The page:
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Benefits sanctions system ‘broken’

27 November 2014
Tens of thousands of single parents [1] are facing wrongful sanctions under a broken regime overly focussed on sanctions at the expense of the practical support that would help single parents into work, warns Gingerbread today.

Parents who are sanctioned, many of whom are already struggling to get by, are forced to cut back spending on the essentials of food and heating, which in turn affects their children’s health and wellbeing, reports the charity. What’s more, single parents who are sanctioned are less likely than other claimants to be told that they may be able to claim hardship payments [2]. Gingerbread is publishing a new report today, calling for any parent sanctioned to be automatically given hardship payments to ensure some minimum protection for children in families affected.

Analysis in the charity’s new report, Single parents and benefit sanctions, has found that single parents are more likely to receive a ‘non adverse’ decision than other people referred for sanction or appealing a sanction, suggesting they are more likely to have been wrongly put forward for sanction in the first place. The latest government statistics show that two in five (41 per cent) of sanction referrals and decisions against single parents are overturned [3]. While sanctioned people wait for their sanction to be reviewed, their benefits remain blocked.

The government’s own research finds limited evidence that sanctions help people to move into work [4]. Gingerbread argues that sanctions processes and appeals are diverting resources from providing the practical support single parents need, such as opportunities for work experience or training.

Gingerbread Chief Executive Fiona Weir said: “The high rate of overturned sanction decisions for single parents suggests that many should never have been referred for sanction. It is extremely distressing for any parent to be told that they are going to lose £290 for a month when they need that money to feed their children.

“Our report has found that the benefits sanctions regime is broken; precious time and resources that are being spent on sanctions are coming at the expense of action that would help people back to work. Single parents want to work [5] but they have to balance any job with caring for their children, we have found that many job centres are losing sight of this.”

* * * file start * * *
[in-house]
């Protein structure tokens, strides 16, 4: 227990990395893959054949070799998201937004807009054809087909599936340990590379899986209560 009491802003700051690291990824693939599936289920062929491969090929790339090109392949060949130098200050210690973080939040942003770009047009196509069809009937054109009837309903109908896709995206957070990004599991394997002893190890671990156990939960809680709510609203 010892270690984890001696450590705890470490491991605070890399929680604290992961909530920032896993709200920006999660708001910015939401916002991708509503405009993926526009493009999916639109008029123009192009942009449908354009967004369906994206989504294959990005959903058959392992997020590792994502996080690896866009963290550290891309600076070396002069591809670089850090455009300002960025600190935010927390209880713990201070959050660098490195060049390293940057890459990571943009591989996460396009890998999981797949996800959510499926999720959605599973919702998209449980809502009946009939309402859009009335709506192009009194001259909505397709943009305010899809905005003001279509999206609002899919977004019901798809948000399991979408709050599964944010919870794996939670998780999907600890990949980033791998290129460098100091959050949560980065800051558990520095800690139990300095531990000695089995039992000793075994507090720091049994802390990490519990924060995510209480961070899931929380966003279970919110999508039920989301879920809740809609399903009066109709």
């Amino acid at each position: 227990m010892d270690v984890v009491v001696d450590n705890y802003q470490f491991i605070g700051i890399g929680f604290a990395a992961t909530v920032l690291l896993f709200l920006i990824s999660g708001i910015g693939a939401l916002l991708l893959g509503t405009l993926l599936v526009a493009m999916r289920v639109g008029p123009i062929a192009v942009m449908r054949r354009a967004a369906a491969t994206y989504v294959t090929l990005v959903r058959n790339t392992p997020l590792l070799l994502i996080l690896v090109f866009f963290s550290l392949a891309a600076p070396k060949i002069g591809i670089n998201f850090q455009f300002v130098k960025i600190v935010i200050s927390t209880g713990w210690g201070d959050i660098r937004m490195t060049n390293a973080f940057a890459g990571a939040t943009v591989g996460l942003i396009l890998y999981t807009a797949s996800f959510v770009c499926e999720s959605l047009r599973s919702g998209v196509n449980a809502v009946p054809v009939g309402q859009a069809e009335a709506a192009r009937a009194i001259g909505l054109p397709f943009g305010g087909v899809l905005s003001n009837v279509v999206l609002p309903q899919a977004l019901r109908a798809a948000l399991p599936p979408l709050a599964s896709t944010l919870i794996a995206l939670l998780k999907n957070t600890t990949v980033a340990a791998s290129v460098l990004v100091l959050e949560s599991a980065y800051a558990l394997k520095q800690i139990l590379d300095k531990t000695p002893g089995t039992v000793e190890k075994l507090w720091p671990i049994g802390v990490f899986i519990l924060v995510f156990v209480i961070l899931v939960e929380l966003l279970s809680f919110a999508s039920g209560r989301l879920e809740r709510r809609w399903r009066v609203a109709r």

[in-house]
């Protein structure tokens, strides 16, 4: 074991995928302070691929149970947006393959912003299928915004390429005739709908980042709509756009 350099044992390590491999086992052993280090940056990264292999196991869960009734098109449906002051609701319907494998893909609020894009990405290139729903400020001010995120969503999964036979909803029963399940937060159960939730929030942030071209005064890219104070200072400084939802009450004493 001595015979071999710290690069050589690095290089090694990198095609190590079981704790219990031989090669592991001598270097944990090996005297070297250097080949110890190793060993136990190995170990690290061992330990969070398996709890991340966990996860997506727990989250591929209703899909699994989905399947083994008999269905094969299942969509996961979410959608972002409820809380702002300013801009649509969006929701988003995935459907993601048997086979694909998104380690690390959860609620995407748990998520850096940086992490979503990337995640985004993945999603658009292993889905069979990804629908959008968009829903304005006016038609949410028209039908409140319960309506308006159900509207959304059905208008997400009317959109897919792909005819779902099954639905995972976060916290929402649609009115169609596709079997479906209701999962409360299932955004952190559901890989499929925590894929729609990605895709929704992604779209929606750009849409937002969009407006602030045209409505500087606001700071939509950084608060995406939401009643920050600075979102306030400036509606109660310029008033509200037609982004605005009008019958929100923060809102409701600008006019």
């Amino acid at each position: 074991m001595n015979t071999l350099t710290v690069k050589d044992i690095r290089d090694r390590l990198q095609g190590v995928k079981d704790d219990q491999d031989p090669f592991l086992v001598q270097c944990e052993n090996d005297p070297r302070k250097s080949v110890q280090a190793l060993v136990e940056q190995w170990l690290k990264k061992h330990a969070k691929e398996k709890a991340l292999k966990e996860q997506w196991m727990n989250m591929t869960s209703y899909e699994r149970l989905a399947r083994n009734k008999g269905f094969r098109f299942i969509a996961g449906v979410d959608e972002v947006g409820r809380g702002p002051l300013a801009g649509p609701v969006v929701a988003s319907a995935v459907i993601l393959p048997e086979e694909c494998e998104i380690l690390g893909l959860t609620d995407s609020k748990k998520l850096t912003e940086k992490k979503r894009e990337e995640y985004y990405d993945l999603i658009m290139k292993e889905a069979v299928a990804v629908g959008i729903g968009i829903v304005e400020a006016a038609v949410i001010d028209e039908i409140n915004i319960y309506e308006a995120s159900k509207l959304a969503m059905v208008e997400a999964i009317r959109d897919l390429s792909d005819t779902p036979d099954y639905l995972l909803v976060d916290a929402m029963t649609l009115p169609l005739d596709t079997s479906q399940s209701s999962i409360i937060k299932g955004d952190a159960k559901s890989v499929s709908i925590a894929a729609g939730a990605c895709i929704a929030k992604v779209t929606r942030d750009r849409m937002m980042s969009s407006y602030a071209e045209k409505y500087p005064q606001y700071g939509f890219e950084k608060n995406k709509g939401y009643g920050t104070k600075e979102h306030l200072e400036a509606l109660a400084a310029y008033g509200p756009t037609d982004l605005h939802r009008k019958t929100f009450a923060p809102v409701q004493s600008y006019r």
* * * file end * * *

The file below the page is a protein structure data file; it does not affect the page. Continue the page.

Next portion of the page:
Gingerbread has heard dozens of reports of job centre advisers failing to apply the rules designed to protect single parents’ caring responsibilities and wrongly threatening single parents with sanctions [6].
One single mother was sanctioned for turning down night shifts because she couldn’t find anyone to look after her young daughter overnight, another single parent reported that she was sanctioned for missing a job centre appointment when her son was in hospital.

Under universal credit, many of the rules designed to protect single parents from wrongful sanctions are set to be downgraded from ‘regulations’ to ‘guidance’ for job centre advisers. Given evidence of widespread poor application of the current rules, Gingerbread is calling for the government to improve advisor training and ensure the protections are made into regulation and not left open to interpretation by overstretched advisers.

Fiona Weir continued: “The calls that we get are just the tip of the iceberg. We worry that parents who don’t know about the rules designed to protect them face being wrongly sanctioned or pressured into unsuitable jobs that they can’t sustain.

“Most single parents want to work.  Sanctions are getting in the way rather than helping.”
The full report, Single parents and benefit sanctions, will be available on Gingerbread’s website ( on Thursday 27 November.


Notes to editors

Gingerbread's report: Single parents and benefit sanctions, November 2014 (PDF)

About sanctions

Since April this year, single parents receiving income support, an out of work benefit that is intended to recognise caring responsibilities, have been subject to new conditions to prepare for work, dependent on the age of their child. Those who are deemed not to have complied, are sanctioned with 20 per cent of their income support (£72.40 a week) stopped until they do comply. If a parent is sanctioned for missing a job centre appointment, they will remain under sanction until a new appointment is arranged and they attend, which could take weeks.
Those sanctioned under jobseeker’s allowance have all of their £72.40 weekly jobseeker’s allowance stopped, initially for four weeks, but up to three years for serious and repeated failures on the part of the claimant.
[1] 16,166 single parents have had a sanction overturned; 43,131 have received a non-adverse decision after being referred for sanction since October 2012. DWP (2014) Jobseeker’s allowance and employment support sanctions: decisions made to June 2014.
[2] Hardship payments are a reduced amount of job seekers allowance (JSA). Less than a fifth (18 per cent) of single parents, compared with 23 per cent of JSA claimants, were told about the possibility of a hardship payment. (See report for full references.) People sanctioned under JSA have their JSA stopped from one week to three years, depending on the level of the sanction and how many times the person has been sanctioned before.
[3] DWP (2014) Jobseeker’s allowance and employment support sanctions: decisions made to June 2014. See figure 1 of Gingerbread’s report Single parents and benefit sanctions.
[4] DWP (2013) The Jobcentre Plus offer: final evaluation report.
[5] 84 per cent of non-working single mothers would like to have a job, become self-employed or return to study. Park, A. et al (2010) British Social Attitudes: the 26th report.
[6] See the full report for example calls to Gingerbread’s helpline.

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